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Illiteracy vs. Blindness

Updated on December 1, 2011

Do you think you can go a day without being able to see? It would be very difficult, right? Well, millions of people live in blindness. As you can’t go a day without seeing, you also can’t go without being able to read!

This page is about literacy in the world. I will be providing some scary numbers, explaining what is being done, and how you can help.

“The word is not just a sound or a written symbol. The word is a force…” This was said by Don Miguel Ruiz, but the truth is quite scarier.

Let’s begin with some facts from United Nations:

  • 1 in 5 adults is still not literate
  • 2/3 of them are women
  • 67.4 million children are out of school
  • 793 million adults are lacking minimum literacy skills.

Literacy, according to UNESCO is the “ability to identify, understand, interpret, create, communicate and compute using printed and written materials associated with varying contexts.” Being able to read and write is a human right, a tool for personal growth and self confidence, and a means for social and human development.

In 2005, National Assessment of Adult Literacy (NAAL) revealed that 14% of adults function at the lowest level of literacy and 29% of adults function at the basic functional literacy level. What does this mean to adults?

Well, adults who are illiterate have difficulty getting and maintaining a job, providing for their families, and even reading a story to their children. Illiteracy also directly impacts our economy. Businesses lose hundreds of millions of dollars because of low productivity, errors, and accidents.

In today’s day and age one would think that everyone must know how to read and write because it is the Information Age. Well, there are many reasons why that is not the case.

Many adults may have left school early, may have a physical or emotional disability, may have had ineffective teachers, or simply may not have been ready to learn at the time reading lessons began. Parents who can’t read often also cause the inter-generational cycle of illiteracy. If parents don’t have any books, newspapers or magazines in the house or if there is no parent who reads as a role model, many children grow up with very low literacy ability.

Illiteracy also leads to violence, destitution, and discrimination. To erode illiteracy and ensure that everyone can at least read the basics, many countries are taking actions. Many people are also volunteering, speaking up, and helping in any way they can to attain one goal – every child literate by 2015.

World leaders have promised to provide education to all children by 2015. Why? Because there are 35 countries that have a literacy rate of less than 50% or a population of more than 10 million people who cannot read or write.

Many organizations exist around the world to promote literacy and help eliminate this major issue. United Nations began an organization called United Nations Educational, Scientific, and Cultural Organization (UNESCO). This organization was founded in 1946 for global literacy efforts. UNICEF works around the world to provide broader access to schools and higher quality education for children, especially girls.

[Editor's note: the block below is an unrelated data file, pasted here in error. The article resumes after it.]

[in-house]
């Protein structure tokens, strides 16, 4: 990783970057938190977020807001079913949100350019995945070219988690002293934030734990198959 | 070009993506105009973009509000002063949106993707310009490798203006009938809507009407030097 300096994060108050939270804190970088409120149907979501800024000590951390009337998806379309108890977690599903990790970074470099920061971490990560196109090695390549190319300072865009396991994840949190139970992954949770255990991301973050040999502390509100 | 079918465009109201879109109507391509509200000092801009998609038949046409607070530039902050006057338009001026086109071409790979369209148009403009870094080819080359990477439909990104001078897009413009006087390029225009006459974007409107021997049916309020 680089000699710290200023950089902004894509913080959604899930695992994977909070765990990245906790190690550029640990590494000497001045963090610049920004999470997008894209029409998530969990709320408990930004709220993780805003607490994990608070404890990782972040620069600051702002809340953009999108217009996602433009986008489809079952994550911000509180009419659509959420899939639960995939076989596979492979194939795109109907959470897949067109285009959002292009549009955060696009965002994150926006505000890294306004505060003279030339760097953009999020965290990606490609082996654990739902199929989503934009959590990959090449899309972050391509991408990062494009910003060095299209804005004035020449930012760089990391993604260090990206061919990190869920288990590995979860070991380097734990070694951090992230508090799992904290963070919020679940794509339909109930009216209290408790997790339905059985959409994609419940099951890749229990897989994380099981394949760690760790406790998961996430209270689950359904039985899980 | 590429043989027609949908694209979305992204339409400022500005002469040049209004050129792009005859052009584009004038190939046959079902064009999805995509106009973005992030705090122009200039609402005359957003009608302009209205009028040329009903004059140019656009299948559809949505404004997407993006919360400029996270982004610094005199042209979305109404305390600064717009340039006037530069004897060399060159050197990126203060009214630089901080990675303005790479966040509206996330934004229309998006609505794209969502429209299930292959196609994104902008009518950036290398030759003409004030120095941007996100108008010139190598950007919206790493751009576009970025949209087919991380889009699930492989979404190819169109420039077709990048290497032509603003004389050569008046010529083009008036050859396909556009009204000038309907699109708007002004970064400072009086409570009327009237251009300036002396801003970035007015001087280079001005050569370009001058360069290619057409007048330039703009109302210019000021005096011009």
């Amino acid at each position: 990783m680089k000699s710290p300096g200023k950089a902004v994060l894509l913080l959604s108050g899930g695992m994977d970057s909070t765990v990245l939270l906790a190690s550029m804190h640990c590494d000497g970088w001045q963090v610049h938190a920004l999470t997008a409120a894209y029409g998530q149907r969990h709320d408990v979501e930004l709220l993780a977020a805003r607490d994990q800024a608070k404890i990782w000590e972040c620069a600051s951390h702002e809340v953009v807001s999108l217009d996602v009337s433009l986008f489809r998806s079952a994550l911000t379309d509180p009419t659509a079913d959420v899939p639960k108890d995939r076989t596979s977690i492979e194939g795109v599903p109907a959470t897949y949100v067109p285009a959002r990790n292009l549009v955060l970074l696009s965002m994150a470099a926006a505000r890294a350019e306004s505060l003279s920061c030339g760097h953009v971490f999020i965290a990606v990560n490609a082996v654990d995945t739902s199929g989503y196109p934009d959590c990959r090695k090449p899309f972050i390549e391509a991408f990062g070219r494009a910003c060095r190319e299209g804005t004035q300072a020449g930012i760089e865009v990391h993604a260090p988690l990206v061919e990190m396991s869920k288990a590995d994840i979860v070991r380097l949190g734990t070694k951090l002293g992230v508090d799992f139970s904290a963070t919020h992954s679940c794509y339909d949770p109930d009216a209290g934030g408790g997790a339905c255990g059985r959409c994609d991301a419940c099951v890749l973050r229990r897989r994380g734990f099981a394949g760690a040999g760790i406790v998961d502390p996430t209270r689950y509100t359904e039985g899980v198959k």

Many people in third world countries are willing to send their sons to schools, but not their daughters. However, when both boys and girls are educated, it transforms a family and therefore the community and country. What children learn at school, they take back home and teach their families. This encourages parents to also get educated. This is the goal for Global Campaign for Education (GCE).

Many public libraries also have programs to attempt to improve literacy rates in this country. Examples are READ, an Orange County program in California and BoulderReads! in Colorado.

As stated by Queen Rania of Jordan, literacy is essential for eradicating poverty, reducing child mortality, curbing population growth, achieving gender equality, and ensuring sustainable development, peace, and democracy. Literacy is also required to address major global challenges such as food security and agricultural production, HIV & AIDS and other epidemics, economic growth, and intercultural relations.

A statement by James Earl Jones describes quite well how an illiterate person may feel, “To be illiterate in America – or anywhere for that matter - is to be unsafe, uncomfortable, and unprotected. For the illiterate, despair and defeat serve as daily fare. Can we truly relate to the silent humiliations, the quiet desperation that can’t be expressed, the hundreds of ways that those who cannot read struggle in shame to keep their secret?”

We live in a world that functions through knowledge, but how is this knowledge generated, transmitted, and transformed – through writing. Today, we depend on paper, a computer screen, a mobile phone, and many new technologies that develop at a fast rate. Without literacy, individuals are excluded from so much information and knowledge and even basic information they may need for daily life.

There still is a long way to go and many obstacle s to face, but it starts with only one person. Millions of people can be averted from blindness if each one of us reads or teaches our children to read, volunteers at a school or library, donates to an education-related organization, or spreads awareness about this issue.


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